As Maryland tries to decide how to cut down congestion on Interstate 270 between the Shady Grove Metro station and Frederick, a proposed monorail system is getting a serious look.
“It is one of the most reliable transportation modes historically, internationally,” said Robert Eisinger, president of the High Road Foundation.
Eisinger, a D.C.-area developer, said he proposed the plan because he thinks it will move more people than additional highway lanes. And he said it would get people to ditch their cars as population numbers continue to grow outside of D.C.
“Monorail carries more passengers, about 40,000, which is equal to a regular Metro system,” Eisinger said.
At a community meeting about traffic congestion on the northern section of I-270, a panel was presented by state officials to educate those in attendance about the program.
According to the state, a feasibility study of the monorail will be conducted, and if the project is deemed feasible it will be studied as an alternative for easing congestion in the corridor.
Eisinger said he is encouraged that some state and local officials are taking notice of the proposal.
“I feel actually very good about it currently, I think by spring we should have a pretty good indication of whether this has got a chance to be constructed,” Eisinger said.
Among the area leaders taking a close look at the program is Montgomery County Council Vice President Sidney Katz.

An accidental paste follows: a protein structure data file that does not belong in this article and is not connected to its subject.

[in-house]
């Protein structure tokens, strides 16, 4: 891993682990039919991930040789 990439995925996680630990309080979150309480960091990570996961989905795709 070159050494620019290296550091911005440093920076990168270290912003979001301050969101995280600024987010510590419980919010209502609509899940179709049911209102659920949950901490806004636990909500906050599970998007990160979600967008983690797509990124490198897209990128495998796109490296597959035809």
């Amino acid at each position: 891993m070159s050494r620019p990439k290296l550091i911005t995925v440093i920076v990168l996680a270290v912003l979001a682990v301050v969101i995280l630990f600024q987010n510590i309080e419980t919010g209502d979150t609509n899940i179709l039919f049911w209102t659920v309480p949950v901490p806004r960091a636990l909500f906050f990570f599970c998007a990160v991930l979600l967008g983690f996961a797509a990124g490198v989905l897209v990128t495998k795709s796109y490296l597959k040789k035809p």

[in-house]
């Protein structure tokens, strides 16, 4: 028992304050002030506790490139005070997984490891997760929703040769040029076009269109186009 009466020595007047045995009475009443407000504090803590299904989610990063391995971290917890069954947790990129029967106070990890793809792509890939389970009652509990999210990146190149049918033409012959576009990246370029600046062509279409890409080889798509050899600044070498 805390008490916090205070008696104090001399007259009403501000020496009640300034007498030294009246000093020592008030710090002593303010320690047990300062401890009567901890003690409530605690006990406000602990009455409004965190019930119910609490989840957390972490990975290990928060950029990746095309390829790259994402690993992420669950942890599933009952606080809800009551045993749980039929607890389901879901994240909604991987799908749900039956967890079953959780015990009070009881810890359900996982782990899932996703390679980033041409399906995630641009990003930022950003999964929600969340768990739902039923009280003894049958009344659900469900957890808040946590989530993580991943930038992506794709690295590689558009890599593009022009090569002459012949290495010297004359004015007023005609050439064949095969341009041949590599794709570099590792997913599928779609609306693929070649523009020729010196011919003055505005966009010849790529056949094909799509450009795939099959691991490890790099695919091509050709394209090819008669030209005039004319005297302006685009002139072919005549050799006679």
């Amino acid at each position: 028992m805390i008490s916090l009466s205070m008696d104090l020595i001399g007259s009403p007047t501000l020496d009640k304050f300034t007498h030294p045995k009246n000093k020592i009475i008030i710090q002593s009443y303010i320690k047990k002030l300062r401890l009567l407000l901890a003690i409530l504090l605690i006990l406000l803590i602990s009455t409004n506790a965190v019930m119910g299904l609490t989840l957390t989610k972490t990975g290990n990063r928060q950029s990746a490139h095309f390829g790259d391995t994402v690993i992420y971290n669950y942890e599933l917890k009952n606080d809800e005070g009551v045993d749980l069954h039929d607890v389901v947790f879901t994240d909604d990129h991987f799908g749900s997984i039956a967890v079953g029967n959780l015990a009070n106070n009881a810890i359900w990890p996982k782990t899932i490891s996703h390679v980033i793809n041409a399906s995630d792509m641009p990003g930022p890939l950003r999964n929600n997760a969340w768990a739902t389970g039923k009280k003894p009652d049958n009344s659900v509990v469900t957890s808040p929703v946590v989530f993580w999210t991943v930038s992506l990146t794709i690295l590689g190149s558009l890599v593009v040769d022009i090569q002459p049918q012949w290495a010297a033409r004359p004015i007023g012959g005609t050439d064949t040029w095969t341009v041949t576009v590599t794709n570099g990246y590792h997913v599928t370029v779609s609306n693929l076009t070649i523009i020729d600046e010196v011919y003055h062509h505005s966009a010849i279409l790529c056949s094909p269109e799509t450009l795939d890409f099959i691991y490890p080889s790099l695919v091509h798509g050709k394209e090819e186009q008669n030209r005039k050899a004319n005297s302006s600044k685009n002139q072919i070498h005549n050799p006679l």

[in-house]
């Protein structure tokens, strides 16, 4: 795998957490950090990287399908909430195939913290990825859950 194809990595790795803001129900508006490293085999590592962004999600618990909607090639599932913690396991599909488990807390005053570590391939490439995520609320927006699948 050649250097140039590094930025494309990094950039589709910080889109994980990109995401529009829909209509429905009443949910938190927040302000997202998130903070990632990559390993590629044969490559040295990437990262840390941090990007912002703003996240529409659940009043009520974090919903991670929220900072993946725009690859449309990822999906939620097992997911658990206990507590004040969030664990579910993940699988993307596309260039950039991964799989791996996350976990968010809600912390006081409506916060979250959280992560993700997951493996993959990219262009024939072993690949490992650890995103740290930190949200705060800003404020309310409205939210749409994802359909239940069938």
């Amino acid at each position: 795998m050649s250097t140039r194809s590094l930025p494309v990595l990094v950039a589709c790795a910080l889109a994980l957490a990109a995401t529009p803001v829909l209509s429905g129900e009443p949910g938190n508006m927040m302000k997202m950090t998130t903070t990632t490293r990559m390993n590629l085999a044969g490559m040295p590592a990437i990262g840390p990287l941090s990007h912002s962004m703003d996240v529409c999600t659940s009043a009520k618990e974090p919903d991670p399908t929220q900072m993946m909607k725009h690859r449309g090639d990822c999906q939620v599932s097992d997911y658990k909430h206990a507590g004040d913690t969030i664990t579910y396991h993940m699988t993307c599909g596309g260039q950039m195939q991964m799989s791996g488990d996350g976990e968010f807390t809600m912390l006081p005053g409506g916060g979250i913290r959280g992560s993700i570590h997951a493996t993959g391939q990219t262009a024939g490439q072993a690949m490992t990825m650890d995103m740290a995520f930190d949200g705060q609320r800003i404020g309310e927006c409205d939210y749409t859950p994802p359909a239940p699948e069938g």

“I’m intrigued by this monorail,” Katz said at the community meeting about solving the congestion.
The project would be run as part of a public-private partnership or P3, Eisinger said. As the plan is being examined by the state, Eisinger said he is speaking with an international company which has shown interest in getting involved with the program.
One of the benefits of the monorail, according to Eisinger, is that it’s a “cookie cutter” construction project with a price tag that can be determined with 90% accuracy. The price tag is around $127 million per mile for the 22-mile stretch, and would have a final cost he said would be much lower than extending Metro north.
Eisinger said he is also reaching out to developers near where the six proposed stops would be to see if they might be willing to pay for the construction of the stations, which Eisinger believes would dramatically lower cost of construction.
He said the price is less for a monorail system because it is a raised system which can be built on land where the state has right to build. It would also be less disruptive during the construction process, he said.
“The entire system is constructed off-site and then it’s erected,” Eisinger said, adding that usually, “it’s done at night.”
According to Eisinger, studies also show the system would be able to pay for itself and even bring in some extra revenue. Fares for the system would be comparable to what commuters pay to take Metro.
Katz said he has spoken with Eisinger about the monorail and feels one of its benefits is that it can be built taller and lower, which helps with getting past typical construction hurdles.
“It’s a win-win,” Katz said.
Katz said many people who travel from Frederick already pay for parking, so taking a monorail would be cheaper.
Some residents seemed to like the idea of bringing the system to the D.C. area.
“If there was a monorail that connected to Shady Grove, I would use that,” Frederick resident Sharon Edelstein said.
But it wasn’t all aboard the monorail for residents gathered at the community meeting.
“I think it’s too expensive, and I don’t think it’s gonna carry enough capacity, to make a dent in anything,” said Gaithersburg resident Jay Maxwell.
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